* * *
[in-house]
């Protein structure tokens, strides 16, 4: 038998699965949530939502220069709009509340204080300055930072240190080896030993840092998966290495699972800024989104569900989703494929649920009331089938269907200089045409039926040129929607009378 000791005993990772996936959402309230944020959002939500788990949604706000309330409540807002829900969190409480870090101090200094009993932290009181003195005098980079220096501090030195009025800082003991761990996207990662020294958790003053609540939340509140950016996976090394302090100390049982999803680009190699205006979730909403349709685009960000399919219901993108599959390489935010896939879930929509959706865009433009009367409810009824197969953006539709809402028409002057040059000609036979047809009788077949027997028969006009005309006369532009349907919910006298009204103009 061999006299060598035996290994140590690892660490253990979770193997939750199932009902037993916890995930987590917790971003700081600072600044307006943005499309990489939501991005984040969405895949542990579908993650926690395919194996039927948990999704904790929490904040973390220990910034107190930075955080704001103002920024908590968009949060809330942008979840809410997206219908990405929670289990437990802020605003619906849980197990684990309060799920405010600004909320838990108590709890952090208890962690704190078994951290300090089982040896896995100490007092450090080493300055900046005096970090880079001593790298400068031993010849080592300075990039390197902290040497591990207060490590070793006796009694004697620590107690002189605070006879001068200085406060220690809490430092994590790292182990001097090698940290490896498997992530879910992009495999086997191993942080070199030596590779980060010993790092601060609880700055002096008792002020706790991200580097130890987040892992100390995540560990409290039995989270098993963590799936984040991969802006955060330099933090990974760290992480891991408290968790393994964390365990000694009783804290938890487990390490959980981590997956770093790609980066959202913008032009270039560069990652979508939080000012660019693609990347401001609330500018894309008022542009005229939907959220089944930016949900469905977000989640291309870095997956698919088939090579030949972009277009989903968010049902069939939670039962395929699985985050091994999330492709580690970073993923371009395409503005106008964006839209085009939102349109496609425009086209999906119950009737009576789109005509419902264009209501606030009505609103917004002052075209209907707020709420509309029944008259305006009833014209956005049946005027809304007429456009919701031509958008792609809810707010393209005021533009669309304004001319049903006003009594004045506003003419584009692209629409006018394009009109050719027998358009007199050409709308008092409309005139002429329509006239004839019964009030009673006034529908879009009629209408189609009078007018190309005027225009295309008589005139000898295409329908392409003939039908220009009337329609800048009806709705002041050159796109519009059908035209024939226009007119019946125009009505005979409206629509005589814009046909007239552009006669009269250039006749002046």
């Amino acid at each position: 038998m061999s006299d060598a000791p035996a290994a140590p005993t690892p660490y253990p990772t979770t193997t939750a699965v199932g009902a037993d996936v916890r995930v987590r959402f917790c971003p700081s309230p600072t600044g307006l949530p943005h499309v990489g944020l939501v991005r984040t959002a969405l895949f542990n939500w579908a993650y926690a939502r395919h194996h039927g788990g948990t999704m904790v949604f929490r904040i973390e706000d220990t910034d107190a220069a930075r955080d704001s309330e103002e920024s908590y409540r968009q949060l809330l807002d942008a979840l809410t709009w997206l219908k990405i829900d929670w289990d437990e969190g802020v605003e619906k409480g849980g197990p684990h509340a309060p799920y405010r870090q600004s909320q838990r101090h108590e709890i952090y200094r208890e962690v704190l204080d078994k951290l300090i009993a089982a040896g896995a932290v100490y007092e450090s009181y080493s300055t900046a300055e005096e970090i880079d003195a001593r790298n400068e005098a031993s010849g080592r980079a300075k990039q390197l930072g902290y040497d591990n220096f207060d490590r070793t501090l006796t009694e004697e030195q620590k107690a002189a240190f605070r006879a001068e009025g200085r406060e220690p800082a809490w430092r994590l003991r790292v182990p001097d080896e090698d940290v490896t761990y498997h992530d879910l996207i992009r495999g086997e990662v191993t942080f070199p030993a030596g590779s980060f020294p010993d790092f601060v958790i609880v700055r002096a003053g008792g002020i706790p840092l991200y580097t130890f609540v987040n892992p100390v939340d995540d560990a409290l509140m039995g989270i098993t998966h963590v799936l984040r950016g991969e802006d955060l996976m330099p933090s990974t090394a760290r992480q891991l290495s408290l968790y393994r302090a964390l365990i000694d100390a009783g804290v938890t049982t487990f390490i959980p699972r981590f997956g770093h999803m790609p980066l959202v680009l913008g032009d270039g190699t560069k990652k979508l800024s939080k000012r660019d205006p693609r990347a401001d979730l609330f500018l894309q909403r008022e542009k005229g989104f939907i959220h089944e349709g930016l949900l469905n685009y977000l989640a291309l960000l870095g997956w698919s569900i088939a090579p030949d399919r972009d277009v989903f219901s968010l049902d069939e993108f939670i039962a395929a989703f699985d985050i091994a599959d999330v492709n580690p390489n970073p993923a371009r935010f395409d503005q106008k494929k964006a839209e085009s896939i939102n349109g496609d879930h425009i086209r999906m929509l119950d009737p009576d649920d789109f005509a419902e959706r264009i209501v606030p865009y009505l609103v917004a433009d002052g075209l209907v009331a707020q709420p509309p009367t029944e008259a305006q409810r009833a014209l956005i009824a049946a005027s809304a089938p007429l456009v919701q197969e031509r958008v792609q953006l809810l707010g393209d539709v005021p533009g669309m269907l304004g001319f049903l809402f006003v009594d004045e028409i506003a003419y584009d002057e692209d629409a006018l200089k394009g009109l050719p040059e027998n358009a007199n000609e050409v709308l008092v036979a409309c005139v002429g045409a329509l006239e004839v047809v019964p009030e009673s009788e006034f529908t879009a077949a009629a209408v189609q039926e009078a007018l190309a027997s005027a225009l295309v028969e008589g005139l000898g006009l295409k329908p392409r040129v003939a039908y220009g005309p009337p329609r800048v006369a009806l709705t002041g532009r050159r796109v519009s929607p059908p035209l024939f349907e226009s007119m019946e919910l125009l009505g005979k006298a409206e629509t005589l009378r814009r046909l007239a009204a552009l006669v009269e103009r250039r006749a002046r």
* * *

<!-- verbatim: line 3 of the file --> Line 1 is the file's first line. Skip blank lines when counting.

């Amino acid at each position: 038998m061999s006299d060598a000791p035996a290994a140590p005993t690892p660490y253990p990772t979770t193997t939750a699965v199932g009902a037993d996936v916890r995930v987590r959402f917790c971003p700081s309230p600072t600044g307006l949530p943005h499309v990489g944020l939501v991005r984040t959002a969405l895949f542990n939500w579908a993650y926690a939502r395919h194996h039927g788990g948990t999704m904790v949604f929490r904040i973390e706000d220990t910034d107190a220069a930075r955080d704001s309330e103002e920024s908590y409540r968009q949060l809330l807002d942008a979840l809410t709009w997206l219908k990405i829900d929670w289990d437990e969190g802020v605003e619906k409480g849980g197990p684990h509340a309060p799920y405010r870090q600004s909320q838990r101090h108590e709890i952090y200094r208890e962690v704190l204080d078994k951290l300090i009993a089982a040896g896995a932290v100490y007092e450090s009181y080493s300055t900046a300055e005096e970090i880079d003195a001593r790298n400068e005098a031993s010849g080592r980079a300075k990039q390197l930072g902290y040497d591990n220096f207060d490590r070793t501090l006796t009694e004697e030195q620590k107690a002189a240190f605070r006879a001068e009025g200085r406060e220690p800082a809490w430092r994590l003991r790292v182990p001097d080896e090698d940290v490896t761990y498997h992530d879910l996207i992009r495999g086997e990662v191993t942080f070199p030993a030596g590779s980060f020294p010993d790092f601060v958790i609880v700055r002096a003053g008792g002020i706790p840092l991200y580097t130890f609540v987040n892992p100390v939340d995540d560990a409290l509140m039995g989270i098993t998966h963590v799936l984040r950016g991969e802006d955060l996976m330099p933090s990974t090394a760290r992480q891991l290495s408290l968790y393994r302090a964390l365990i000694d100390a009783g804290v938890t049982t487990f390490i959980p699972r981590f997956g770093h999803m790609p980066l959202v680009l913008g032009d270039g190699t560069k990652k979508l800024s939080k000012r660019d205006p693609r990347a401001d979730l609330f500018l894309q909403r008022e542009k005229g989104f939907i959220h089944e349709g930016l949900l469905n685009y977000l989640a291309l960000l870095g997956w698919s569900i088939a090579p030949d399919r972009d277009v989903f219901s968010l049902d069939e993108f939670i039962a395929a989703f699985d985050i091994a599959d999330v492709n580690p390489n970073p993923a371009r935010f395409d503005q106008k494929k964006a839209e085009s896939i939102n349109g496609d879930h425009i086209r999906m929509l119950d009737p009576d649920d789109f005509a419902e959706r264009i209501v606030p865009y009505l609103v917004a433009d002052g075209l209907v009331a707020q709420p509309p009367t029944e008259a305006q409810r009833a014209l956005i009824a049946a005027s809304a089938p007429l456009v919701q197969e031509r958008v792609q953006l809810l707010g393209d539709v005021p533009g669309m269907l304004g001319f049903l809402f006003v009594d004045e028409i506003a003419y584009d002057e692209d629409a006018l200089k394009g009109l050719p040059e027998n358009a007199n000609e050409v709308l008092v036979a409309c005139v002429g045409a329509l006239e004839v047809v019964p009030e009673s009788e006034f529908t879009a077949a009629a209408v189609q039926e009078a007018l190309a027997s005027a225009l295309v028969e008589g005139l000898g006009l295409k329908p392409r040129v003939a039908y220009g005309p009337p329609r800048v006369a009806l709705t002041g532009r050159r796109v519009s929607p059908p035209l024939f349907e226009s007119m019946e919910l125009l009505g005979k006298a409206e629509t005589l009378r814009r046909l007239a009204a552009l006669v009269e103009r250039r006749a002046r």